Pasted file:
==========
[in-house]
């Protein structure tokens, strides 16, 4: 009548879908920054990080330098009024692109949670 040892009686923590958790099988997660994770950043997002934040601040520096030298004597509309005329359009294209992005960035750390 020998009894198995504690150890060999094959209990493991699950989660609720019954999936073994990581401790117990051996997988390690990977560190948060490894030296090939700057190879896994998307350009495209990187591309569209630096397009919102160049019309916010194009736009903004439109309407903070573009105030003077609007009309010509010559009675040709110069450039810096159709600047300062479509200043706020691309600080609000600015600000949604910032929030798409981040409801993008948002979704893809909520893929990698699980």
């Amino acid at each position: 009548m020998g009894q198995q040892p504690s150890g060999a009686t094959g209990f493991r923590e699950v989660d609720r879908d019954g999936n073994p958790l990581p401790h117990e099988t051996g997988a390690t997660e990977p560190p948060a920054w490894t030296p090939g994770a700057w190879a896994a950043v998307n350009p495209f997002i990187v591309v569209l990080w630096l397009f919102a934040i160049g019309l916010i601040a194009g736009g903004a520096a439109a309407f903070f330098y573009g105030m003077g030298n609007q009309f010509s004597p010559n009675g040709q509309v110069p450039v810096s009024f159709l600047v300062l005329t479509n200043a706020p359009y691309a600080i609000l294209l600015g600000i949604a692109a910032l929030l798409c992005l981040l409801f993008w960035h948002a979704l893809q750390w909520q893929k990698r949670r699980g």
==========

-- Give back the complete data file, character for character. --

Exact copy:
[in-house]
């Protein structure tokens, strides 16, 4: 009548879908920054990080330098009024692109949670 040892009686923590958790099988997660994770950043997002934040601040520096030298004597509309005329359009294209992005960035750390 020998009894198995504690150890060999094959209990493991699950989660609720019954999936073994990581401790117990051996997988390690990977560190948060490894030296090939700057190879896994998307350009495209990187591309569209630096397009919102160049019309916010194009736009903004439109309407903070573009105030003077609007009309010509010559009675040709110069450039810096159709600047300062479509200043706020691309600080609000600015600000949604910032929030798409981040409801993008948002979704893809909520893929990698699980």
């Amino acid at each position: 009548m020998g009894q198995q040892p504690s150890g060999a009686t094959g209990f493991r923590e699950v989660d609720r879908d019954g999936n073994p958790l990581p401790h117990e099988t051996g997988a390690t997660e990977p560190p948060a920054w490894t030296p090939g994770a700057w190879a896994a950043v998307n350009p495209f997002i990187v591309v569209l990080w630096l397009f919102a934040i160049g019309l916010i601040a194009g736009g903004a520096a439109a309407f903070f330098y573009g105030m003077g030298n609007q009309f010509s004597p010559n009675g040709q509309v110069p450039v810096s009024f159709l600047v300062l005329t479509n200043a706020p359009y691309a600080i609000l294209l600015g600000i949604a692109a910032l929030l798409c992005l981040l409801f993008w960035h948002a979704l893809q750390w909520q893929k990698r949670r699980g």